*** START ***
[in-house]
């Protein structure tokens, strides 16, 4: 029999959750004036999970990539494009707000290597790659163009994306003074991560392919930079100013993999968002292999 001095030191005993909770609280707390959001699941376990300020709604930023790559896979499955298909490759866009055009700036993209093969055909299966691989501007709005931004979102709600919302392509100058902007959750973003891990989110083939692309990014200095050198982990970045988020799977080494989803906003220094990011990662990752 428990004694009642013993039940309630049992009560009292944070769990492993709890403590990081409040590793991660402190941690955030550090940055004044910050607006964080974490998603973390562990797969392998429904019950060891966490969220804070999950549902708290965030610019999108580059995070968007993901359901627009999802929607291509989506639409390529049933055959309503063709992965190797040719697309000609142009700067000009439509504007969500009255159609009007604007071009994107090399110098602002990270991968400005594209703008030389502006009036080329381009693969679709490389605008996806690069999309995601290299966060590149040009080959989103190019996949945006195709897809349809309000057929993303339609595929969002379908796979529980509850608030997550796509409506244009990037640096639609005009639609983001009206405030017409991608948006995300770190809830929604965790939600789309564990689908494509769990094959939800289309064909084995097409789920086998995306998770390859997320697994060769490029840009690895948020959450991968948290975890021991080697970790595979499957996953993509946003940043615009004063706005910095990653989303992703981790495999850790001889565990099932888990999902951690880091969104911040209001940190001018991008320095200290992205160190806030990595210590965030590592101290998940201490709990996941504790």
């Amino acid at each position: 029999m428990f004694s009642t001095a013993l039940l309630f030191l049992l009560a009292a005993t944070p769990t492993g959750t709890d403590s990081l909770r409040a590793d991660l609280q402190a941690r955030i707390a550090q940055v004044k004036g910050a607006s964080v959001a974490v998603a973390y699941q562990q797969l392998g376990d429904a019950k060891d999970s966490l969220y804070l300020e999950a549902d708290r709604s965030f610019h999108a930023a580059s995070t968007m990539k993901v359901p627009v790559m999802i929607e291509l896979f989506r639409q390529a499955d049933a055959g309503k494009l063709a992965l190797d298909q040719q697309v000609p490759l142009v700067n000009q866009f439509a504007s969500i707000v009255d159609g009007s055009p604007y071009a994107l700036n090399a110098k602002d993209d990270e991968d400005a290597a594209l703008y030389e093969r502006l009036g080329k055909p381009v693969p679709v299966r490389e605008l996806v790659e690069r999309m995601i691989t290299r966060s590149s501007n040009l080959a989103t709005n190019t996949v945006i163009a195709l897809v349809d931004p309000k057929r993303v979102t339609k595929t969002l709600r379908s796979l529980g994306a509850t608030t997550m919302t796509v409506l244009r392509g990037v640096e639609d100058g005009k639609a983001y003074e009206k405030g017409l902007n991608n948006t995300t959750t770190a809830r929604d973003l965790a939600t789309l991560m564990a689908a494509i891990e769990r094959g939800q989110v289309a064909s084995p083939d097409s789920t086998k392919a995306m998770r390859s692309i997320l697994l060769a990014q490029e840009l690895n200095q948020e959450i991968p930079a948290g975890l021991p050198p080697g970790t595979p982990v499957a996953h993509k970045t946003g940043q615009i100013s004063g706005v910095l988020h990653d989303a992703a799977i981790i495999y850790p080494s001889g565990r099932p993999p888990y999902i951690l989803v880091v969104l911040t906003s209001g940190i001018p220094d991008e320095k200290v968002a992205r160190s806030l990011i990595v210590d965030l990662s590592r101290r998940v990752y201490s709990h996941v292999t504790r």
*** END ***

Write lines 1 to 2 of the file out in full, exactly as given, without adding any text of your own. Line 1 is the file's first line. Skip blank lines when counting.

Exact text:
[in-house]
């Protein structure tokens, strides 16, 4: 029999959750004036999970990539494009707000290597790659163009994306003074991560392919930079100013993999968002292999 001095030191005993909770609280707390959001699941376990300020709604930023790559896979499955298909490759866009055009700036993209093969055909299966691989501007709005931004979102709600919302392509100058902007959750973003891990989110083939692309990014200095050198982990970045988020799977080494989803906003220094990011990662990752 428990004694009642013993039940309630049992009560009292944070769990492993709890403590990081409040590793991660402190941690955030550090940055004044910050607006964080974490998603973390562990797969392998429904019950060891966490969220804070999950549902708290965030610019999108580059995070968007993901359901627009999802929607291509989506639409390529049933055959309503063709992965190797040719697309000609142009700067000009439509504007969500009255159609009007604007071009994107090399110098602002990270991968400005594209703008030389502006009036080329381009693969679709490389605008996806690069999309995601290299966060590149040009080959989103190019996949945006195709897809349809309000057929993303339609595929969002379908796979529980509850608030997550796509409506244009990037640096639609005009639609983001009206405030017409991608948006995300770190809830929604965790939600789309564990689908494509769990094959939800289309064909084995097409789920086998995306998770390859997320697994060769490029840009690895948020959450991968948290975890021991080697970790595979499957996953993509946003940043615009004063706005910095990653989303992703981790495999850790001889565990099932888990999902951690880091969104911040209001940190001018991008320095200290992205160190806030990595210590965030590592101290998940201490709990996941504790």